Monday, May 31, 2004

take my breath away

(Sunday, May 30, 2004)

0730: a wakeup call from a friend confirming that the trip to the Smoky Mountains was on. There were scattered T-storms in the forecast, but the hiking trails were open, and the weather promised to be good for the adventure. Soon we were packed in a rental car driving on up I-85N and then to 985 and 441. The drive was long, but the music and random casual banter kept our attention off the clock. After a short stop at the Cherokee Visitor Centre, we finally parked up near the beginning of the trail to the Alum Cave Bluff. That promised to be a moderate (a rather loose definition for a non-hiker like me) hike of 2.2 miles (it was probably a good thing that I found out only later how high we had gone!). And so began my second hike in the Smoky Mountains (the first time I hit the Smoky Mountains from Tennessee). The walk was fun, and besides, we were just starting off. Short walking brides, slippery rocks, obstinately curved sly rock steps bordered by looming green rocks, great breathtaking views (how unfair it is to take away from you something that you really need for a hike like this). Finally, we were walking up the sandy porch to the Bluff.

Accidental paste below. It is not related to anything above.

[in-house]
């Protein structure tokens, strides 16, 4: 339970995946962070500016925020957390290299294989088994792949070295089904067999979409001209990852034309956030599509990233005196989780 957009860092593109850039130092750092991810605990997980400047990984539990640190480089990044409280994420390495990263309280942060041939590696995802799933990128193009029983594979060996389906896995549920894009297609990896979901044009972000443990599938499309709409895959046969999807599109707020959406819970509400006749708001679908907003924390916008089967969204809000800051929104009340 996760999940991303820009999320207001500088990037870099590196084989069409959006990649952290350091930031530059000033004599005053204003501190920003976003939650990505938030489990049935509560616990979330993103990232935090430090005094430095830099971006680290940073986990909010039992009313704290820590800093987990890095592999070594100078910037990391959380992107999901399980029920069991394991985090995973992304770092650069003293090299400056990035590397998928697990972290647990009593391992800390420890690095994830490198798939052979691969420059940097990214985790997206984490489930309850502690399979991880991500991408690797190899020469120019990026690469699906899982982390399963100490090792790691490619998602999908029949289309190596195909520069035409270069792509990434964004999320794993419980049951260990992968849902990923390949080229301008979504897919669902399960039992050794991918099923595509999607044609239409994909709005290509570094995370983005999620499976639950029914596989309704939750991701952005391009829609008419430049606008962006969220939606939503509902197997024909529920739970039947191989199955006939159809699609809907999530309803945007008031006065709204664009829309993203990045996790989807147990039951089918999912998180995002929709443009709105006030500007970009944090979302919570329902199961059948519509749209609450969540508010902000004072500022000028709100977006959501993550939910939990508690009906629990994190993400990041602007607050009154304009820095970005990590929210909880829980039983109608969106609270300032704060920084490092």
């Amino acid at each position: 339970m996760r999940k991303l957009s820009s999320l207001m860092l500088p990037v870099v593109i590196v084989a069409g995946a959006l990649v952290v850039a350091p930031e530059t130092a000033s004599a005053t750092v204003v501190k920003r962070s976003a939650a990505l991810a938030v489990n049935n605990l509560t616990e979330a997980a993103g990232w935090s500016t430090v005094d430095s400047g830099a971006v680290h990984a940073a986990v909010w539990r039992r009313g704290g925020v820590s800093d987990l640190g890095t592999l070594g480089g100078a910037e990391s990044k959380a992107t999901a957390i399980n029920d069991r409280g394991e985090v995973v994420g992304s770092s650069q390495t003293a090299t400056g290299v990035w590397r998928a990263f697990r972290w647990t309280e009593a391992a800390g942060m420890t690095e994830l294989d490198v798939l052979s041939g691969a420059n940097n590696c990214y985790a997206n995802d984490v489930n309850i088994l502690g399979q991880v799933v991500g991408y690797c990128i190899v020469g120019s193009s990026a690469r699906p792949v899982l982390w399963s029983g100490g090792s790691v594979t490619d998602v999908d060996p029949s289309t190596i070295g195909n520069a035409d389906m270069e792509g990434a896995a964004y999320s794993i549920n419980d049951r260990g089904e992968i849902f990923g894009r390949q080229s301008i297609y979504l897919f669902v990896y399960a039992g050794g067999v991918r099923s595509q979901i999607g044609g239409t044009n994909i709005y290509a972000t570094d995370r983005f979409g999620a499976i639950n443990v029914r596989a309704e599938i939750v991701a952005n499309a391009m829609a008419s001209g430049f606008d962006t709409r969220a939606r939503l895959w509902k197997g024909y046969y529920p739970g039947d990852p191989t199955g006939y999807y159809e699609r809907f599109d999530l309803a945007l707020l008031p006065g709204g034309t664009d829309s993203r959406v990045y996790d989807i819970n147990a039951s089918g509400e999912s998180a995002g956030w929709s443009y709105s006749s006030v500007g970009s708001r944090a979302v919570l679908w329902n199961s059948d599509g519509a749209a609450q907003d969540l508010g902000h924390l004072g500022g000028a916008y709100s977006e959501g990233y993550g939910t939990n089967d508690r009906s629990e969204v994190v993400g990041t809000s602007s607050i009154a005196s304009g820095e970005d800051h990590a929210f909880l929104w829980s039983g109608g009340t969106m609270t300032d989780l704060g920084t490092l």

After water and refreshments (a CLT -- chutney, lettuce, tomato -- sandwich and a banana washed down with generous doses of water), we were on our way to the second installment -- a 2.8 mile hike up to Mount Le Conte. This time (not being someone used to scampering in the hills) I took it easy, which led to a reasonable distance between me and the rest of the group. Mount Le Conte turned out to be a junction of several other walking trails, and I had to make an educated guess: "where would these guys have gone?". My eyes fell on a sign for a 0.2 mile walk to "Cliff Top". "Yep, that's where these people would go!" said I, and proceeded to (for safety's sake) eliminate the other possibility (a walk in the other direction to Myrtle Point). I met two people enjoying a snack at a shelter close to one of the two ways to get to Cliff Top and made sure my friends had not gone by. When I got to Cliff Top, the view was marvellous. As I found out later, this was 6400 feet above sea level (and our hike had taken us through a height of about 1500 ft!). At this point, I must note several things: (a) no sign of my friends (b) the camera was in my bag. This meant that they had probably waited a while (confirmed later) and had decided to head back, hoping to meet me on the way (the draft was actually very cold, it turned out, and they split into two parties -- one heading back to the Bluff, and the other heading up to Cliff Top). I met the second party on my way down. Turns out the couple I met had noted my Google T-shirt, and were kind enough to inform my friends that I had headed up Cliff Top (thus confirming their assumptions). Photographs were taken (with due apologies to the first team), and then it was a trudge back to the Bluff. My feet hurt by now, and walking downhill ain't so much fun, really, once you have tired feet. But, I plunged onward -- after all this was a "moderate" hike! Eventually, I staggered out at the start of the trail throwing my arms up into the air, doing a very convincingly comic imitation of a guy who had just discovered the boat on the coast of a strange island that he had been shipwrecked on.